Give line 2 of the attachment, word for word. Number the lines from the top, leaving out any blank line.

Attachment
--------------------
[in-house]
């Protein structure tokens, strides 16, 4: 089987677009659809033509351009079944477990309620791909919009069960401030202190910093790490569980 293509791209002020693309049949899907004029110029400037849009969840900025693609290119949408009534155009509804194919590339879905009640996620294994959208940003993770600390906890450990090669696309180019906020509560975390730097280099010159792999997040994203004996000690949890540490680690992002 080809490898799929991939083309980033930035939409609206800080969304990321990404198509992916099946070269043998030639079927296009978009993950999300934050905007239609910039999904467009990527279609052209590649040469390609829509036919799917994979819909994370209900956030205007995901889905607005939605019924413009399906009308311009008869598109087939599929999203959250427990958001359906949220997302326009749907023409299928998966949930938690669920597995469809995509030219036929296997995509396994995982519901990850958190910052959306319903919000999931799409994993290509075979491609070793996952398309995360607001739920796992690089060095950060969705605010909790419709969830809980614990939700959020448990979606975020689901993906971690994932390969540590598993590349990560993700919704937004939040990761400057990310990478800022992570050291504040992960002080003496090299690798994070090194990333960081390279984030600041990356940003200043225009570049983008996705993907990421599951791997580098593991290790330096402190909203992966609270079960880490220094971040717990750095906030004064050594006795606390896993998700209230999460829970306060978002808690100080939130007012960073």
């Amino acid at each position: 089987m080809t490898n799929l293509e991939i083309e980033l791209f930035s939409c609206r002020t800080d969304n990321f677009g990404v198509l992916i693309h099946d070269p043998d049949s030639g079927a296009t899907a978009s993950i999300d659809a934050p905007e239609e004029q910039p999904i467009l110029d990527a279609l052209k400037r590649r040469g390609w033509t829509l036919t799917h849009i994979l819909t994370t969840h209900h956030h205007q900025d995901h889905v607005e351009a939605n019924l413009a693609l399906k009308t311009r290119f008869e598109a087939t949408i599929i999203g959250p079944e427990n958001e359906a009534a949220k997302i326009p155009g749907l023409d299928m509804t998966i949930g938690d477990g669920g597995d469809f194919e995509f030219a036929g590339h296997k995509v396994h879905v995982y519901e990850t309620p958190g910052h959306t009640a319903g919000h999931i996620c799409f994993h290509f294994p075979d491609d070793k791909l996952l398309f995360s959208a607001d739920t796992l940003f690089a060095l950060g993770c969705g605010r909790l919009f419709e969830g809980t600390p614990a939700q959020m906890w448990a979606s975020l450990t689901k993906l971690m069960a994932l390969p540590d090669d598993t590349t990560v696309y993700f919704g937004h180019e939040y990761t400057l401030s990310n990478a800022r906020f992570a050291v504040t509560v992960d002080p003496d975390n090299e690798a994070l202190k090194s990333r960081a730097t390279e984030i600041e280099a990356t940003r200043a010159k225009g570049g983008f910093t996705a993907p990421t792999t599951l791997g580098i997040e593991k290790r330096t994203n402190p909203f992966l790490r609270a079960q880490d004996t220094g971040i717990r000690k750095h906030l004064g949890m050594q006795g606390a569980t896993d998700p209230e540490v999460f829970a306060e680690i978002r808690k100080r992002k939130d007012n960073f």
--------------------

């Protein structure tokens, strides 16, 4: 089987677009659809033509351009079944477990309620791909919009069960401030202190910093790490569980 293509791209002020693309049949899907004029110029400037849009969840900025693609290119949408009534155009509804194919590339879905009640996620294994959208940003993770600390906890450990090669696309180019906020509560975390730097280099010159792999997040994203004996000690949890540490680690992002 080809490898799929991939083309980033930035939409609206800080969304990321990404198509992916099946070269043998030639079927296009978009993950999300934050905007239609910039999904467009990527279609052209590649040469390609829509036919799917994979819909994370209900956030205007995901889905607005939605019924413009399906009308311009008869598109087939599929999203959250427990958001359906949220997302326009749907023409299928998966949930938690669920597995469809995509030219036929296997995509396994995982519901990850958190910052959306319903919000999931799409994993290509075979491609070793996952398309995360607001739920796992690089060095950060969705605010909790419709969830809980614990939700959020448990979606975020689901993906971690994932390969540590598993590349990560993700919704937004939040990761400057990310990478800022992570050291504040992960002080003496090299690798994070090194990333960081390279984030600041990356940003200043225009570049983008996705993907990421599951791997580098593991290790330096402190909203992966609270079960880490220094971040717990750095906030004064050594006795606390896993998700209230999460829970306060978002808690100080939130007012960073």